The NSA is gathering nearly 5 billion records a day on the whereabouts of cellphones around the world, according to documents obtained by the Washington Post.
That enables the agency to track the movements of individuals — and map their relationships — in ways that would have been previously unimaginable.
The NSA does not target Americans’ location data by design, but the agency acquires a substantial amount of information on the whereabouts of domestic cellphones “incidentally”.
Analysts can find cellphones anywhere in the world, retrace their movements and expose hidden relationships among individuals using them.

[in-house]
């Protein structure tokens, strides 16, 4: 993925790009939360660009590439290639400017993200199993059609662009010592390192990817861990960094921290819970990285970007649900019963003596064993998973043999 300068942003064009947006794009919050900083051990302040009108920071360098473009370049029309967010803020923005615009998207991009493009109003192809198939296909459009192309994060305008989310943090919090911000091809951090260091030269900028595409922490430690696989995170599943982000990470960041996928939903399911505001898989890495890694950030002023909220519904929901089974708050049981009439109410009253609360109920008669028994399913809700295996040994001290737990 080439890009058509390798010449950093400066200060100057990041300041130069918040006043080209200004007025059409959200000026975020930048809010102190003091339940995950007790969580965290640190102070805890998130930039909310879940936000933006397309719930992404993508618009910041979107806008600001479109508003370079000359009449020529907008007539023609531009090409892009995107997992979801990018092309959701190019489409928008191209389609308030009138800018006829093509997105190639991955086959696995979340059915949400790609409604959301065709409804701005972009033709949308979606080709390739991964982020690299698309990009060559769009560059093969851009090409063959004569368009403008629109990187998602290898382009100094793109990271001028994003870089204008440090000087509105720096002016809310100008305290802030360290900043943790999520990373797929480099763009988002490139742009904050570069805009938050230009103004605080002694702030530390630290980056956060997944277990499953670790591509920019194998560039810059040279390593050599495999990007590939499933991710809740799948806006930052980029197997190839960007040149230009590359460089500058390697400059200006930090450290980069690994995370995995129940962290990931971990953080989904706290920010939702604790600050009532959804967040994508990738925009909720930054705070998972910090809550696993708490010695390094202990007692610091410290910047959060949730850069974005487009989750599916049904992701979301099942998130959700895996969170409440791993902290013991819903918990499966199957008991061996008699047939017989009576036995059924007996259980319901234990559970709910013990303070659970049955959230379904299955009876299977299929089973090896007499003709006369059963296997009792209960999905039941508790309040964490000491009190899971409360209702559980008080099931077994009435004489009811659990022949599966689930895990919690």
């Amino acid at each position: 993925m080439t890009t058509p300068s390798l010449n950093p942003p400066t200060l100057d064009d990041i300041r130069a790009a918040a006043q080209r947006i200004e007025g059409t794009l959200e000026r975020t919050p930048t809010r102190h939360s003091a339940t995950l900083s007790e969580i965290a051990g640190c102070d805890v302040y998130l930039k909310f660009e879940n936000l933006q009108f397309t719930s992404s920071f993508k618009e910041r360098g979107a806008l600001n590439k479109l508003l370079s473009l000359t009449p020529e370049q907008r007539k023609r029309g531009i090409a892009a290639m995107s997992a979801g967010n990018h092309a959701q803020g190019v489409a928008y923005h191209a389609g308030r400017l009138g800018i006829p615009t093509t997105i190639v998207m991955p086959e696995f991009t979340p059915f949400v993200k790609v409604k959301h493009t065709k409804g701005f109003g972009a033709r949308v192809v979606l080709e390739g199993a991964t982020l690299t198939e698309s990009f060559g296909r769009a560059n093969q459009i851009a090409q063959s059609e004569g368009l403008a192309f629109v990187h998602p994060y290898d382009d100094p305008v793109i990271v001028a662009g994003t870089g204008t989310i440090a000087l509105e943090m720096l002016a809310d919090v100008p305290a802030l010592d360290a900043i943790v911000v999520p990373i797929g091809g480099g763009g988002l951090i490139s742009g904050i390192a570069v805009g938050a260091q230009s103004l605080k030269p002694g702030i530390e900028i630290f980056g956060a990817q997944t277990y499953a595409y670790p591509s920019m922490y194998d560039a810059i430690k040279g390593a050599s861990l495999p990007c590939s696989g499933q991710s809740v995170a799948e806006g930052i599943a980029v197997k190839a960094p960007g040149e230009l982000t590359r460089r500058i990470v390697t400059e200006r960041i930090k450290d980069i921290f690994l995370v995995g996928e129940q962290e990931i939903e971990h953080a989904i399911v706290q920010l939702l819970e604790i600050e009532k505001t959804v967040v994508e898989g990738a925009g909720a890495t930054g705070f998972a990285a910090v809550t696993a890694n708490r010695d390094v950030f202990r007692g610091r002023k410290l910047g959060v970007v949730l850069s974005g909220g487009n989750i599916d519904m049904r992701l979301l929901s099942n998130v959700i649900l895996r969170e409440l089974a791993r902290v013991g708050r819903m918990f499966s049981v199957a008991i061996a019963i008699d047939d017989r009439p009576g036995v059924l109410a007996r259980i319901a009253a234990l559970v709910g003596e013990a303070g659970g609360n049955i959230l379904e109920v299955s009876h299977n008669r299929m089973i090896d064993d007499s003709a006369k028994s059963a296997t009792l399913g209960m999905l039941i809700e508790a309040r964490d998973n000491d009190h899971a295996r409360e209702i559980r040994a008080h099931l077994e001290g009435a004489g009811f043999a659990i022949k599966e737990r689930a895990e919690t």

The records feed a vast database that stores the locations of at least hundreds of millions of devices, according to documents provided by former NSA contractor Edward Snowden. The data have provided the intelligence community with what amounts to a mass surveillance tool.
Both Director of National Intelligence James Clapper and NSA chief Keith Alexander told Congress in 2010 and 2011 that location data was used only for a test and “was not used for any other purpose and was never available for intelligence analysis purposes.”
James Clapper condemned Snowden’s actions as having done “huge, grave damage” to US intelligence capabilities. Perhaps one could say the same thing about him.
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